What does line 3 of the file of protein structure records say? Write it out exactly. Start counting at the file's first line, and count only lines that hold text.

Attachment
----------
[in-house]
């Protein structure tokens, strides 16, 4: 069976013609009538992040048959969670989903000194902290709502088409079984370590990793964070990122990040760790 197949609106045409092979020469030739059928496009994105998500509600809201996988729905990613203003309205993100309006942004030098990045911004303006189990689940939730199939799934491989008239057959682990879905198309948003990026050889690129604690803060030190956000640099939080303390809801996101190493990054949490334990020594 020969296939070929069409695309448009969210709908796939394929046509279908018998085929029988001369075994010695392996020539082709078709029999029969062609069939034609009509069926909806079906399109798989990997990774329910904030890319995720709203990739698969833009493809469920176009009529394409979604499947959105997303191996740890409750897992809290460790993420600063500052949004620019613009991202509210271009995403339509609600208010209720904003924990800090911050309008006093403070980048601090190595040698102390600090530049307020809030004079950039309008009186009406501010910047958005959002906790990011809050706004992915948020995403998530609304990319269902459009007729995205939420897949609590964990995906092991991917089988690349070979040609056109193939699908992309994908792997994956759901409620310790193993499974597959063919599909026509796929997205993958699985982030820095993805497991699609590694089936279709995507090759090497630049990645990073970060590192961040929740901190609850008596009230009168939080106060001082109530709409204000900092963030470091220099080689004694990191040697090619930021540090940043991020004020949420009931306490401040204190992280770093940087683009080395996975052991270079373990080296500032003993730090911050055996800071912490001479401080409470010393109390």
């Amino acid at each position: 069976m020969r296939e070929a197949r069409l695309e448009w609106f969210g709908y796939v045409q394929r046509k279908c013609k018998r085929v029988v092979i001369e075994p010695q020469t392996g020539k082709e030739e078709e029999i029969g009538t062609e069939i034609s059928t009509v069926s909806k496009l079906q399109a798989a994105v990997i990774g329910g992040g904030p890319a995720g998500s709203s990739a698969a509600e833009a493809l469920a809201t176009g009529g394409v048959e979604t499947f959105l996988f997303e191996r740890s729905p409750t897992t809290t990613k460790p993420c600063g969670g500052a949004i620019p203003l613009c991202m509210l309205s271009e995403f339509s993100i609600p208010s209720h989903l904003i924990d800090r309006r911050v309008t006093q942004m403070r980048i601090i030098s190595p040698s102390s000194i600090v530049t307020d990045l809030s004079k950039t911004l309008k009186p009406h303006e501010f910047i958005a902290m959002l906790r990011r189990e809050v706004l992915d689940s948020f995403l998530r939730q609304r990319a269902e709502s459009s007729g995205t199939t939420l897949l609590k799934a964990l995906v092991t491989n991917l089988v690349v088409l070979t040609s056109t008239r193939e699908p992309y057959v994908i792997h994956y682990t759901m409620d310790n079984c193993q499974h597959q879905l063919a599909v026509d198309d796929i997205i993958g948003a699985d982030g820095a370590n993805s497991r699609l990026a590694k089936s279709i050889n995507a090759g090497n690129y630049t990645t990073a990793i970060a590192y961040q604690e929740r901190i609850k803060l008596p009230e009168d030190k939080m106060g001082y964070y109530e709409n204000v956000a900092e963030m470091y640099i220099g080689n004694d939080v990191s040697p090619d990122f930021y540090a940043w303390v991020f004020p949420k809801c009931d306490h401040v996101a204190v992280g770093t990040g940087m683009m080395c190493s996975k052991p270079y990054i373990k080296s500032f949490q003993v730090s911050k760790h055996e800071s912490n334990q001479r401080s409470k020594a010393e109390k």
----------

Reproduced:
């Amino acid at each position: 069976m020969r296939e070929a197949r069409l695309e448009w609106f969210g709908y796939v045409q394929r046509k279908c013609k018998r085929v029988v092979i001369e075994p010695q020469t392996g020539k082709e030739e078709e029999i029969g009538t062609e069939i034609s059928t009509v069926s909806k496009l079906q399109a798989a994105v990997i990774g329910g992040g904030p890319a995720g998500s709203s990739a698969a509600e833009a493809l469920a809201t176009g009529g394409v048959e979604t499947f959105l996988f997303e191996r740890s729905p409750t897992t809290t990613k460790p993420c600063g969670g500052a949004i620019p203003l613009c991202m509210l309205s271009e995403f339509s993100i609600p208010s209720h989903l904003i924990d800090r309006r911050v309008t006093q942004m403070r980048i601090i030098s190595p040698s102390s000194i600090v530049t307020d990045l809030s004079k950039t911004l309008k009186p009406h303006e501010f910047i958005a902290m959002l906790r990011r189990e809050v706004l992915d689940s948020f995403l998530r939730q609304r990319a269902e709502s459009s007729g995205t199939t939420l897949l609590k799934a964990l995906v092991t491989n991917l089988v690349v088409l070979t040609s056109t008239r193939e699908p992309y057959v994908i792997h994956y682990t759901m409620d310790n079984c193993q499974h597959q879905l063919a599909v026509d198309d796929i997205i993958g948003a699985d982030g820095a370590n993805s497991r699609l990026a590694k089936s279709i050889n995507a090759g090497n690129y630049t990645t990073a990793i970060a590192y961040q604690e929740r901190i609850k803060l008596p009230e009168d030190k939080m106060g001082y964070y109530e709409n204000v956000a900092e963030m470091y640099i220099g080689n004694d939080v990191s040697p090619d990122f930021y540090a940043w303390v991020f004020p949420k809801c009931d306490h401040v996101a204190v992280g770093t990040g940087m683009m080395c190493s996975k052991p270079y990054i373990k080296s500032f949490q003993v730090s911050k760790h055996e800071s912490n334990q001479r401080s409470k020594a010393e109390k």